1 . There are the expostulations of Pharaoh ' s servants with him ( Exodus 10:7 ). They, at all events, are not disposed to wait for the coming of the locusts. That the locust-plague was a very dreadful one, we may partly gather from other intimations in the Scriptures with respect to these voracious insects, advancing in their innumerable hosts ( Deuteronomy 28:38 , Deuteronomy 28:42 ; 1 Kings 8:37 ; 2 Chronicles 7:13 ; Joel 1:4 ; Nahum 3:15 ). The experiences of modern travellers in the East are also such as to assure us that the expectation of a visit from the locust is enough to excite the most alarming thoughts (see in particular Dr. Thomson's observations on the locust in The Land and the Book ) . But in truth we hardly need to go beyond the conduct of Pharaoh's servants themselves. The very name locust was enough to startle them into precautionary activity; they did not wait for the reality. Some of them, indeed, had anticipated the destructive effect of the hail, and taken suitable precautions; but others felt there was room for question whether, after all, the hail would be so pernicious. In their presumption they guessed that a hailstorm could inflict only a slight and reparable damage. But what could escape the locusts? Every green thing was well known to perish before their voracity. Even what might be called an ordinary visitation from them would be no trifle; how much more such a visitation as Pharaoh's servants had now every reason to believe would come upon them! For the time was long past when they doubted concerning the power of Moses to bring what he threatened. It is no longer a question of the power of Moses, but of the endurance of Egypt. In all likelihood the thought now prevailing in the minds of Pharaoh's servants—possibly in Pharaoh's own mind—was that this run of calamity would presently come to an end, if only it was patiently endured. For in ancient Egypt there was doubtless some such proverb as might be Englished into our common saying, "It is a long lane that has no turning." Egypt has known the long lane of seven plagues; surely it cannot be much longer. And yet it may easily be long enough to destroy them before they get out of it. Locusts to come, when Moses speaks about them, may be reckoned as good as come, if something be not done promptly to avert their approach; and once come, then how long will the food of Egypt remain, either for man or beast! No wonder, then, that Pharaoh's servants turned upon him with such warm—one may almost say threatening—expostulations. The prospect of an immediate and almost instantaneous stoppage of supplies was enough to bring them hastening, as with one consent, to beg a timely submission from their master.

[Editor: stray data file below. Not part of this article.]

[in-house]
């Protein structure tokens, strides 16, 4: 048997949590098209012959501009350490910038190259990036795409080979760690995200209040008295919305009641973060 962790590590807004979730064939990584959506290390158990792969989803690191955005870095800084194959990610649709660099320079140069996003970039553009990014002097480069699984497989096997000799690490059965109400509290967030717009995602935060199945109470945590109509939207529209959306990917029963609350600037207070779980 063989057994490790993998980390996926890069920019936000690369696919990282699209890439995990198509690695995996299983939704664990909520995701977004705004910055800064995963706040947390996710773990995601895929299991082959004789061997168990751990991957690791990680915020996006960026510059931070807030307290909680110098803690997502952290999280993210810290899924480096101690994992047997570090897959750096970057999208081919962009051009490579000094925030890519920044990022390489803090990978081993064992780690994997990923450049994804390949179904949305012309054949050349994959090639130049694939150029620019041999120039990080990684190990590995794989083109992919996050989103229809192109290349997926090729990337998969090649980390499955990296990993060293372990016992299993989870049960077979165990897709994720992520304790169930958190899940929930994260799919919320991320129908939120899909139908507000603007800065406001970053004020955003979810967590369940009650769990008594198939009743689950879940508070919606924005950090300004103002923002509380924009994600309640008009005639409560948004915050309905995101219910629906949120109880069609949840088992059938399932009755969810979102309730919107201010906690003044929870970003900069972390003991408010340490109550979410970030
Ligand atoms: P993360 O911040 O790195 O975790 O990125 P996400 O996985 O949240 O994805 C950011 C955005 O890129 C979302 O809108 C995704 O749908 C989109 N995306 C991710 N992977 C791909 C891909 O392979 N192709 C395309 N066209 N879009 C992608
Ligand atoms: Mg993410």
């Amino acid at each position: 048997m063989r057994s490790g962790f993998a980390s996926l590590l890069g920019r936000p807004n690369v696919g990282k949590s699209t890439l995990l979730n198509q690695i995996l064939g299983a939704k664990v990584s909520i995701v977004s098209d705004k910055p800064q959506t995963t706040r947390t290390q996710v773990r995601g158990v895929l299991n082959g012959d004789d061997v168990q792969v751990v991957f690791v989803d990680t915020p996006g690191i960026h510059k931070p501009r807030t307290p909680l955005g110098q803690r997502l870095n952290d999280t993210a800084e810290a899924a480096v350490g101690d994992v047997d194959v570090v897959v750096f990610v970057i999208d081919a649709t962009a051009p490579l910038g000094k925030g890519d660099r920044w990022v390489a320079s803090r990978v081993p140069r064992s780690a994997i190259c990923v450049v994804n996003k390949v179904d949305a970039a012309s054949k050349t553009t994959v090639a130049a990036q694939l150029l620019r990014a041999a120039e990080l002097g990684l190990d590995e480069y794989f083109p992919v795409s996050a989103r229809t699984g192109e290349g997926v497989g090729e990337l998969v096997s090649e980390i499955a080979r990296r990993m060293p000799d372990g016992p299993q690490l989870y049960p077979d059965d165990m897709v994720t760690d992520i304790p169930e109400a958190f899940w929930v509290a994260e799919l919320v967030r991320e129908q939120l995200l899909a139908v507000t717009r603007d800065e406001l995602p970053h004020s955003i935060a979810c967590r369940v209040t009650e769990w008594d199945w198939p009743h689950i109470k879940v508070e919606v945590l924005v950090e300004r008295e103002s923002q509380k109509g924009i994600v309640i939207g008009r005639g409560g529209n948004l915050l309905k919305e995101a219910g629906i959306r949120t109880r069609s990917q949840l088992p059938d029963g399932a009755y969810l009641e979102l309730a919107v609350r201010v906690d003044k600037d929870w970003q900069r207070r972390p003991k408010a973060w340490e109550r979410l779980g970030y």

2 . There is the extraordinary yielding of Pharaoh to these expostulations. Nothing less than extraordinary can it be called. His yieldings hitherto have been under actual chastise-meat. He has waited for the blow to be struck before he begged for mercy. But now, upon the mere threatening of the blow, he is moved to make overtures of submission. We shall have to notice of what a partial and worthless sort this submission was; at present, the main thing to mark is that there was a submission at all. He could not afford to trifle with the warnings of his servants. Hitherto, in all probability, they had been largely flatterers, men who fooled Pharaoh to the top of his bent with compliments as to his absolute power; but now they are turned into speakers of plain and bitter truth; and though Pharaoh may not like it, the very fact that he is thus addressed is enough to show him that he must arrange terms of surrender before another battle has even begun. Thus, by merely studying the conduct of Pharaoh and his servants before the locusts came, we see very clearly what a terrible plague they were. The plague of the locusts was a great deal more than a variation from the plagues of the frogs, the gnats and the flies.